The Panel on the Nonprofit Sector has released a set of guidelines intended to help the nation’s nonprofits and foundations do a better job regulating themselves.
The panel, created in 2004 by Independent Sector at the urging of the Senate Finance Committee, highlights 33 recommendations in its “Principles for Good Governance and Ethical Practice: A Guide for Charities and Foundations.”
The goal of the publication is to foster self-regulation of the charitable sector by encouraging policies and practices that lead to transparency, accountability and good governance.
In the area of legal compliance and public disclosure include, the panel recommends all organizations have written codes of ethics, policies and procedures covering conflicts-of-interest, whistleblower policies, and that they ensure that information about internal operations is open to the public.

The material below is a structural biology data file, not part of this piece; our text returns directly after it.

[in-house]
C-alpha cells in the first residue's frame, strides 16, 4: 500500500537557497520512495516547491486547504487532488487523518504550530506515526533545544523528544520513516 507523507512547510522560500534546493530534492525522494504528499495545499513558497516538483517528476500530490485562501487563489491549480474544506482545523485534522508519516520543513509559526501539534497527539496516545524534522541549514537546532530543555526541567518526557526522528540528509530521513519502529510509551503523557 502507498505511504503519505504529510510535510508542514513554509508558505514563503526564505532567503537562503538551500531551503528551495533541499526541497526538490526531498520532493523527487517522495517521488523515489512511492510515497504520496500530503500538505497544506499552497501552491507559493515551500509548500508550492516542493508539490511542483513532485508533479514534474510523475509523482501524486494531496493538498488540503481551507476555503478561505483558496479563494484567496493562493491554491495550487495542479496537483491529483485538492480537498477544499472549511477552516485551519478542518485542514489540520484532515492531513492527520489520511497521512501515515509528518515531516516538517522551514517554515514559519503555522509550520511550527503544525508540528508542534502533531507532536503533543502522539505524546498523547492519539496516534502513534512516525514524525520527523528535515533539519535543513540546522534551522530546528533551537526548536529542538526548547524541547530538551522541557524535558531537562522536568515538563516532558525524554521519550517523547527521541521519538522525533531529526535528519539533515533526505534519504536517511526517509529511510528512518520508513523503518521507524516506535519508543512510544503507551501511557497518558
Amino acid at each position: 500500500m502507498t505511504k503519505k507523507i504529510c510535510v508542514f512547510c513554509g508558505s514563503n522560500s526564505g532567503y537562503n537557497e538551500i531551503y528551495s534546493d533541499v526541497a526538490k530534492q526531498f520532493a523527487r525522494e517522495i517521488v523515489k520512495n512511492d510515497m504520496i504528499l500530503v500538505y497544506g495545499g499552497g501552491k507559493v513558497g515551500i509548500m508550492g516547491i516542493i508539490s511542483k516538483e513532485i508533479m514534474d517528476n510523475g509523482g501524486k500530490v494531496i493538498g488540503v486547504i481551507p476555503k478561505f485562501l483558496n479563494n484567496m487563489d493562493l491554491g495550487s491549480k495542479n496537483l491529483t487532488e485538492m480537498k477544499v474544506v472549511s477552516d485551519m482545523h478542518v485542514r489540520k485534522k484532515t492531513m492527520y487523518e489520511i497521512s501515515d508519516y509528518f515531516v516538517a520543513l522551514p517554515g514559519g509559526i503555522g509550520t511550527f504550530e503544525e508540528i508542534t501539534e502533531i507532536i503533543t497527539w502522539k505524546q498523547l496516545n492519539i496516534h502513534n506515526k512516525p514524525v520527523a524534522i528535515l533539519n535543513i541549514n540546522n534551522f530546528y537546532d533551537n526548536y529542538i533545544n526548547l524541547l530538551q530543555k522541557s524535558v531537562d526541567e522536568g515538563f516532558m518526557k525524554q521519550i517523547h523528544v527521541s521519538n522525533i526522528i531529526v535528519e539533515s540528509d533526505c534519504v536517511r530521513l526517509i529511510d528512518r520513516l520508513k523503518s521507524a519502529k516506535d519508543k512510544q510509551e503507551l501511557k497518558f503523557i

To ensure effective governance, the panel encourages nonprofits and foundations to have diverse volunteer boards that meet regularly to review and approve critical operational and strategic issues, with at least two-thirds of the board members being independent of the charity.
Boards also should evaluate regularly their charities’ mission, goals and programs, as well as board performance, establishing policies for removing ineffective members.
Financial oversight is critical the guidelines say, and charities should maintain complete and accurate records at all times, have in place policies for the responsible investment of funds and for expense reimbursement, and should not provide loans to its directors or officers.
Charities’ fundraising materials must be clear, truthful and identify the organization, and donations should be used as intended by the donor, with proper tax receipts provided, the panel says.
Neither staff nor external fundraisers should be paid based on commissions or percentages of the amount raised, the panel says, and policies must be in place to prevent gifts that would compromise the organization’s ethics or programs.